Friday, August 5, 2011

Country Roads Take Me Home

On a drive through the back roads of Itawamba County, Mississippi and Marion County, Alabama this past Wednesday afternoon, Mike and I were exposed to some mighty pretty scenery.   We were delighted to find this wonderfully preserved dog trot, a perfect example of a typical Southern home a hundred years ago.  The house and grounds, even the out-buildings (every Southern farm had addition to the barn you'd likely find chicken house, smoke house, outhouse, corn crib, pig pen etc) are being meticulously kept up.  No one appears to be living in the house, but I can just imagine someone in the family lovingly taking care of the property.    It was a beautiful old homeplace in northern Marion County.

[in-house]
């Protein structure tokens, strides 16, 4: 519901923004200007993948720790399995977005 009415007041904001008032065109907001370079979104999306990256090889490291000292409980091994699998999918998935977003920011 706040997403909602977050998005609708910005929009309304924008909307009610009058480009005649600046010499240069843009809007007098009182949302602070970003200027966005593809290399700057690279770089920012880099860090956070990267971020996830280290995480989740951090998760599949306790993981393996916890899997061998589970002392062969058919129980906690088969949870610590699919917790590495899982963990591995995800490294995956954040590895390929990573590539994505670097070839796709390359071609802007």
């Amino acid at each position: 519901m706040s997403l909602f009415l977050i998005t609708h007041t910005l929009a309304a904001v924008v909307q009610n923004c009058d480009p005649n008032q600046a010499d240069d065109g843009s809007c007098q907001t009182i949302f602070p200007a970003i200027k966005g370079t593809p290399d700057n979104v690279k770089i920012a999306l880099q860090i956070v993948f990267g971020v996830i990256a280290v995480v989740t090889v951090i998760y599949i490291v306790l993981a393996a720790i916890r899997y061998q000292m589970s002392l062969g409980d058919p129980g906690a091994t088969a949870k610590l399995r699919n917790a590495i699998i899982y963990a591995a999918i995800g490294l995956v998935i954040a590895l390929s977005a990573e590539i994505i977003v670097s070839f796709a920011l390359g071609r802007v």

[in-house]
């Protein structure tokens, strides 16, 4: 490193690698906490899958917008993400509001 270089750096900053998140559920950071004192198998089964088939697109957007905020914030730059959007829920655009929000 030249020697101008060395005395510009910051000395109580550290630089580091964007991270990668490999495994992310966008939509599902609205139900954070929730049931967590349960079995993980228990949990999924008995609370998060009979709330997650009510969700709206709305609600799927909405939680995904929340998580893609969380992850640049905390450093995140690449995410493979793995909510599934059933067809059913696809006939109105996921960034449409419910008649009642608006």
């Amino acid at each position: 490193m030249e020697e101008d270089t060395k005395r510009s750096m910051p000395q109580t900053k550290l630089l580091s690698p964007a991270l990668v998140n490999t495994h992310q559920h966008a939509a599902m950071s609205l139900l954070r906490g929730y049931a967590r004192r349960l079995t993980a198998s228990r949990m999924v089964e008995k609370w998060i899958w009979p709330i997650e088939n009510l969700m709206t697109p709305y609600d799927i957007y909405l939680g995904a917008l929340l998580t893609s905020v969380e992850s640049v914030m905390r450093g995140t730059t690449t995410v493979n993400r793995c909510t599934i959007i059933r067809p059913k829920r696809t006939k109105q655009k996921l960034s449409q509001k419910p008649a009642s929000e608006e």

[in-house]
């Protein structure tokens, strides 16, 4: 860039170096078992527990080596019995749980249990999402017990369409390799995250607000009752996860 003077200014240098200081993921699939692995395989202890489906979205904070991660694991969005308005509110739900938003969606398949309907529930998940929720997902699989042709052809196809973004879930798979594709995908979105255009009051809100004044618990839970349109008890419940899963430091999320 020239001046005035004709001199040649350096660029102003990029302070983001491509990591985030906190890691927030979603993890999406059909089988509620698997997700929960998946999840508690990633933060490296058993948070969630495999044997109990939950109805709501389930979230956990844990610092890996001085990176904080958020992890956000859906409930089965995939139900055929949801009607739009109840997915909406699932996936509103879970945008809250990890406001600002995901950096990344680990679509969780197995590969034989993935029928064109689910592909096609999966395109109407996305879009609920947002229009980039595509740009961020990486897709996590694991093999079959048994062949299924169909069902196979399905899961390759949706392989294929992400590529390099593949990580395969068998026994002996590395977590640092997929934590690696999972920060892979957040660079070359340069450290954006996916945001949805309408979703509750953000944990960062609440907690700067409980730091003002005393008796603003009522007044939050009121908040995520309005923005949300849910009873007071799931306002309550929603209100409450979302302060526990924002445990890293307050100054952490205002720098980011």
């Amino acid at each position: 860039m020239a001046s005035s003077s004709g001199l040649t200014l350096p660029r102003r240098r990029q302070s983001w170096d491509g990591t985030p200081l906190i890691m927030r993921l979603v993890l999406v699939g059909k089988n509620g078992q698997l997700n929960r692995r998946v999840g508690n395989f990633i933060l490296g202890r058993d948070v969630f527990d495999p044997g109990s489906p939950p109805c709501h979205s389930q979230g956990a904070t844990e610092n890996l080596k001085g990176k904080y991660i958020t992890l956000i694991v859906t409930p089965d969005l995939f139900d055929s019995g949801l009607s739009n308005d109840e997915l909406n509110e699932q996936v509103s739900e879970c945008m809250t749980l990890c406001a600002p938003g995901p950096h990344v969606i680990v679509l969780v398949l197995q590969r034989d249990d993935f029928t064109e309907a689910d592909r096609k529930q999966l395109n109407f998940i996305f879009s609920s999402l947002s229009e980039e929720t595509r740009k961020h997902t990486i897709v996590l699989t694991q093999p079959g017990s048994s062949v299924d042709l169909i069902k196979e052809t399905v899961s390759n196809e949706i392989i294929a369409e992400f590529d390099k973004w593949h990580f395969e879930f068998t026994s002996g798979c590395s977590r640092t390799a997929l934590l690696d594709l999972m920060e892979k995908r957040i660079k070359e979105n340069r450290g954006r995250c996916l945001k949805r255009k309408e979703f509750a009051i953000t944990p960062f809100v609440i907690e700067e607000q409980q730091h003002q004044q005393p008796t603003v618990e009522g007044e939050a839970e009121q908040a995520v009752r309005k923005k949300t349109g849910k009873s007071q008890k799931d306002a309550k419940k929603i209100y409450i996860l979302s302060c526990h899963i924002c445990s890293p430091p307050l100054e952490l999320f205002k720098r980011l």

Mike and I like to meander on country roads, and until the advent of smart-phone technology and the use of GPS on our cell phones, we'd usually get lost.   We still do when the signal from the nearest tower disappears, and I no longer have use of my cell phone and its useful GPS mapping application (as happened on Thursday during our drive through the Sipsey Wilderness and Bankhead National Forest, but that's another story).   We weren't lost however when I snapped the photograph below.   The land along the MS-AL state line between Itawamba-Marion and Itawamba-Lamar and Monroe-Lamar counties is amazingly beautiful.  This area is very remote with very few (good) "back" roads connecting the counties, but if you have the time to meander you will be rewarded with great scenery.  I snapped the photograph below not long after we crossed Hurricane Creek into Marion County.  There are many beautiful coves and pastures and bottom lands if you just get out and wander around.  You could probably say I was in between families at the time the photo was made - George Emerson Robinson on one side of the state line on Cotton Gin Road, and Isham James Loyd in Bull Mountain bottom on the other side in Alabama, and Jesse B. Davis smack dab in the middle around the corner from Providence Church.    Go a little further south, and there's William T. Bishop along the state line in Bexar.  I like to think that maybe they were watching and smiling.

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